5 Second Rule
November 20, 2011 by staff
Katie Hydrick is a busy mom with four children. When food winds up on the floor, she employs the five-second rule.
“If they drop a plate of apples, I don’t want to cut a whole new apple. I’ll just give it back,” she said. Hydrick says all of her friends do it, too.
“If they just dropped it, I think ‘How much dirt could really be on it?’” she said.
From pacifiers to crackers, Richards Laboratories of Utah decided to test some samples from her home. They dropped the items on her kitchen floor, then later, dropped other samples on the ground, and left them for five seconds.
“I’ve always got one asking for something or another, and I’m always carrying loads of their stuff and so things fall all the time,” said Hydrick.
The lab also tested a spot away from home, at a busy diner. They swabbed the pacifiers under the tables and dropped crackers on the floor.
Baffled diners wondered what they were doing, but did share their thoughts on the five-second rule.
“There is no way. The floor is filthy. I would never do that,” said one customer.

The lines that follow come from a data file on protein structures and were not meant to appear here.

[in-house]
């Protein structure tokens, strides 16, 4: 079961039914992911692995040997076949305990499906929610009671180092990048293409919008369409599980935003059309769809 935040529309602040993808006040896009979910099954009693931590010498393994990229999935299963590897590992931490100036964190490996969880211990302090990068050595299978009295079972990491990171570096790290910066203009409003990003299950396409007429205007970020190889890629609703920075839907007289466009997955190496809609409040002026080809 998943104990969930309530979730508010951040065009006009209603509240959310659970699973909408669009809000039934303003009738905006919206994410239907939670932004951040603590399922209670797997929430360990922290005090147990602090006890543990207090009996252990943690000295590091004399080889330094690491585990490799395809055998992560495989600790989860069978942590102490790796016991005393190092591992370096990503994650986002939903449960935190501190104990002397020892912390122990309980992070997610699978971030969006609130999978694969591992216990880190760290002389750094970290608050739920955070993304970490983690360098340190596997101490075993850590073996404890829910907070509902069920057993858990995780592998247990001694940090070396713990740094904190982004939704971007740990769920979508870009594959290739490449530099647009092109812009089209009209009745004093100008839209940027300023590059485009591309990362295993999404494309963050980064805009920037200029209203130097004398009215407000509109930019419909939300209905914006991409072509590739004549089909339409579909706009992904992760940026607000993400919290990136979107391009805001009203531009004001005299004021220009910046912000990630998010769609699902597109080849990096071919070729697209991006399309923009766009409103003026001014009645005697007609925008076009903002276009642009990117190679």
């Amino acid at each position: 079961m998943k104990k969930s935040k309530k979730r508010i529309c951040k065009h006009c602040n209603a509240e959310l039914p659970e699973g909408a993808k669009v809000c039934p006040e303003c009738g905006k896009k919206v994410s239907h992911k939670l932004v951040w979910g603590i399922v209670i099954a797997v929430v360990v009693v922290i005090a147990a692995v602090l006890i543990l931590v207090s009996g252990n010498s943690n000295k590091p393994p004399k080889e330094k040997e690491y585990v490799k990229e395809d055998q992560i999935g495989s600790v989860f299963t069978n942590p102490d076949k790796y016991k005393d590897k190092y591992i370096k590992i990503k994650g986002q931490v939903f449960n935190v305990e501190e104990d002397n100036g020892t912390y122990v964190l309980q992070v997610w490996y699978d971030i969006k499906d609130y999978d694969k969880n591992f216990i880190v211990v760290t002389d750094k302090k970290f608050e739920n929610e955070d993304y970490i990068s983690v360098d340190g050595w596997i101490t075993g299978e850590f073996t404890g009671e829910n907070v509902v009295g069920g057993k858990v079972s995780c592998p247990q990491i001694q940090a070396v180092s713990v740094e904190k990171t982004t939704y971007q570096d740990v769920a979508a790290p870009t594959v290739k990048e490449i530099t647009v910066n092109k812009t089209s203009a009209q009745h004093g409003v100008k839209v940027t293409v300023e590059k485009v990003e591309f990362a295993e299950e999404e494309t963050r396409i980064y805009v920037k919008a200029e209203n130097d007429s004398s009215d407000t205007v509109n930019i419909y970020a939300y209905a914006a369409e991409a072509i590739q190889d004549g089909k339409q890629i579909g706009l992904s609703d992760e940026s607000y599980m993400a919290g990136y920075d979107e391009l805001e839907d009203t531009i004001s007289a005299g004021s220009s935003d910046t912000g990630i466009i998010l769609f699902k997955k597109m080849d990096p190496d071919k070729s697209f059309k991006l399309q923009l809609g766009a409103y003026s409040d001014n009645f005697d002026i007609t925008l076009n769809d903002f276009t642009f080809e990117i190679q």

‘I think as long as I pick it up and there are no hairs on it, it’s good,” said another.
“Well, I would be torn. My dad told me never to waste food, but you just never know what’s on the ground,” said another customer.
The samples were put to the test.
“The kitchen was definitely the cleanest,” said Dan O’Brien, technical director at Richards Laboratories.
The crackers dropped on the kitchen floor showed light to moderate amounts of bacteria. The pacifiers showed light amounts of bacteria, along with yeast and mold.
The outside pavement contained not just bacteria. Heavy amounts of mold and yeast were present.
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